Is there a cookbook you used in school for cookery classes? Do you still have it? Sadly I got rid of mine, it was a paperback and prone to falling apart, but I later found an early edition of it in a secondhand book shop and later again book 2.
What I didn't realised was that it was a classic and has just been reprinted by O'Brien Press!
It is "All in the Cooking" written for Coláiste Mhuire and approved by The City of Dublin Vocational Education Committee. It also became the cookery textbook for all Intermediate and Leaving cert students. Many of whom kept their copies and went on to use them in their homes.
Hearing it was being reprinted I got out my copy and had a go at a couple of the recipes that I remember. We had a lot of plums at the time and one of the childhood desserts we I enjoyed was "Stewed Plums and Custard".
Partly for the fortune telling at the end when I counted up the stones.
I added a little spice to the plums and made the custard to the All in the Cooking Recipe.
It went down as well as I remember it.
The second recipe I looked out was one for a 'cake' of Brown Soda Bread, 'cakes' of bread are round with a cross cut into the top of them and baked on a baking sheet. When broken into four quarters the individual quarters were known as a 'square' of bread in our house!
These two brought back happy memories of watching in the kitchen as Delia, my Mum's wonderful kitchen help, made cakes of bread always pouring the last of the buttermilk onto her hand and smearing the top of the bread with it before cutting the three slashes to make the cross. Oh, happy days!
Now you may well ask why this is called a tart, as it has a top on it and is therefore a pie, but for some reason this sort of plate pie is known as a tart here! We were regularly fed on apple tarts and custard in the autumn. Apple tarts are always a big hit with any older men at a gathering, so much so I keep a supply of foil plates to make them on if I'm asked to bring a dish to a 'do'!
|An Apple and Blackberry "Tart"|
I love the old white and blue enamel plates for these tarts, they remind me that no matter how sophisticated we have become or so on trend with our kitchen equipment that something like enamel wear, used by our grand parents is still around and doing a great job.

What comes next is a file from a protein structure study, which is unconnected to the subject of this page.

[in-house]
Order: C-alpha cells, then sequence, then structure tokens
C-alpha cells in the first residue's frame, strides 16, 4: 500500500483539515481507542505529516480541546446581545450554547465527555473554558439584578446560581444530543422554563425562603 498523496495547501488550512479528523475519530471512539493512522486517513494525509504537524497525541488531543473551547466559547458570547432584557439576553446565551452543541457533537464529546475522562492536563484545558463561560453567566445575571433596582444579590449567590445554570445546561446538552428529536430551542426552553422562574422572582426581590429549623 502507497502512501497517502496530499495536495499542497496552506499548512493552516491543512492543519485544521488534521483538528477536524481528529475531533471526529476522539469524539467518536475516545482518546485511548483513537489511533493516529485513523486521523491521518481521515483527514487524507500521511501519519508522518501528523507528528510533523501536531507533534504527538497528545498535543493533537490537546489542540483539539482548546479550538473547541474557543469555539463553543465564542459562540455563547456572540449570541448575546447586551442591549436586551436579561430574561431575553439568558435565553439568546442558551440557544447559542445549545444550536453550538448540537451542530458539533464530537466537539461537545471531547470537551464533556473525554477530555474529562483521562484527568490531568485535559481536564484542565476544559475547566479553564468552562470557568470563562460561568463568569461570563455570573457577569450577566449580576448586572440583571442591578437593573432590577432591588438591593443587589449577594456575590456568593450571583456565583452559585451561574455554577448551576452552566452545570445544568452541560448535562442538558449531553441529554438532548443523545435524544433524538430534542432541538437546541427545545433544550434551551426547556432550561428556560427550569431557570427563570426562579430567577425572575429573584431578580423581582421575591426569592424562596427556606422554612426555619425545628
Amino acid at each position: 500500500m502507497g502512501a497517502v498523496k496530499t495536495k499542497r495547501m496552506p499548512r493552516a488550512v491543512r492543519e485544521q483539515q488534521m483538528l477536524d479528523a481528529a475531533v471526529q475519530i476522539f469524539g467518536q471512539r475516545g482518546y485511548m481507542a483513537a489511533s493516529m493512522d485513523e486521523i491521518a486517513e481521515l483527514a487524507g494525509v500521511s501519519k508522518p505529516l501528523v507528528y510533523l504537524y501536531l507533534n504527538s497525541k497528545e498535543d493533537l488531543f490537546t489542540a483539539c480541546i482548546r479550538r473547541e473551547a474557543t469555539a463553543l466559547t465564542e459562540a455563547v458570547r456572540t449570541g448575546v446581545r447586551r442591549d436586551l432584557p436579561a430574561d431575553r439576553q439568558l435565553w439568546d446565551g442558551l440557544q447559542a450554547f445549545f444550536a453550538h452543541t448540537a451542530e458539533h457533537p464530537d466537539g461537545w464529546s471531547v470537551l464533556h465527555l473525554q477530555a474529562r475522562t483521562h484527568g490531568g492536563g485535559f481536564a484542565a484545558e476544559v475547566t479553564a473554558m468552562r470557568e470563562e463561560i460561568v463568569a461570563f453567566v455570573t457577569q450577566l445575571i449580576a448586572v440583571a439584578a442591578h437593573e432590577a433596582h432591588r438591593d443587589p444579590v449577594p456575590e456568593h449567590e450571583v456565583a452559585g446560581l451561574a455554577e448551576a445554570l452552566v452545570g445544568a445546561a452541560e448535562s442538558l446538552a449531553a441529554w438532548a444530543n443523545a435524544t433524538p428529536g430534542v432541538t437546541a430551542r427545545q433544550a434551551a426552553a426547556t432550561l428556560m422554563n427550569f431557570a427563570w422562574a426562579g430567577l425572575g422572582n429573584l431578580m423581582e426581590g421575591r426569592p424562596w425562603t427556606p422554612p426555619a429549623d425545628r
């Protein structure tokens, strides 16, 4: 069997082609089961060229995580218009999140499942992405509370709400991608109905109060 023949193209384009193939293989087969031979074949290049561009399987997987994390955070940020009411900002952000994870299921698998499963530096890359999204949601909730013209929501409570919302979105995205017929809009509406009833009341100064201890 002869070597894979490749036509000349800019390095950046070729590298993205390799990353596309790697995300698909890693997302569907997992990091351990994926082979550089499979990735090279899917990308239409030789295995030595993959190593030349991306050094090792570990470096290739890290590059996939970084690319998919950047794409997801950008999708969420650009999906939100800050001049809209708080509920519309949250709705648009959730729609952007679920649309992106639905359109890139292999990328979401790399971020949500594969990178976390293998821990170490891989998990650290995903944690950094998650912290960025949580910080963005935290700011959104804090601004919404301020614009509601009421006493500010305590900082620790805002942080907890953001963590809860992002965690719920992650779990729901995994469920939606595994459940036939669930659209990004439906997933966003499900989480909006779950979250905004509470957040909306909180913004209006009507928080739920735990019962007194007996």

And why didn't I put tart in the post title, well you can guess what might come up if you put "Seasonal Tart" into an internet search!
The filling for this tart I make by eye rather than by exact measurement. I do use exact quantities for the pastry, but the filling is dependent on the size of the plate, the sweetness of the apples and blackberries, all variables. Elderberries are also good with the apples.
The blackberries were really good the week before last I picked a couple of tubs full and froze them the day before the rain came. And rained steadily for about 18 hours! I was very glad of them as I needed some for a cookery demonstration at GROWFest organised by GIY in Waterford.
Blackberries have a uniquely autumnal scent when hot, well worth the stained fingers to be transported back to childhood kitchens, warm and fuggy with just out of the oven tarts.
250 g plain flour
125 g butter
3-4tbs cold water
Sieve the flour into a bowl and cut the butter into small chunks.Add the butter to the flour and rub it in with the tips of your fingers. When the flour and butter resembles breadcrumbs add the water. Mix with a dinner knife or wooden spoon to make a stiff dough.
Take the pastry out onto a floured worktop and shape into a ball, cut in half and flatten into two discs. Wrap in cling-film and chill for 20-30 minutes in the fridge.
Place a baking tray or pizza stone in the centre of the oven and pre heat the oven to 200˚C, GM 6.
Roll out one of the pastry discs on a lightly floured work surface and line the pie plate.
Fill with a layer of peeled and sliced apples and sprinkle with sugar, then add a layer of blackberries and some more sugar.
|Frozen Blackberries and Sliced Apples|
Repeat until the layers come just above the hight of the pie plate. Leave the edge uncovered and paint with egg wash.
Roll out the other disc of pastry and cover the tart with it crimp the edges, decorate with pastry leaves stuck on with egg wash and paint the top with egg wash.
Place the tart into the oven onto the hot baking tray or pizza stone and bake for 15-20 minutes. When the top is golden turn the oven down to 180˚C, GM 4 and finish baking for another 15-20 minutes.
|A Slice of Autumn!|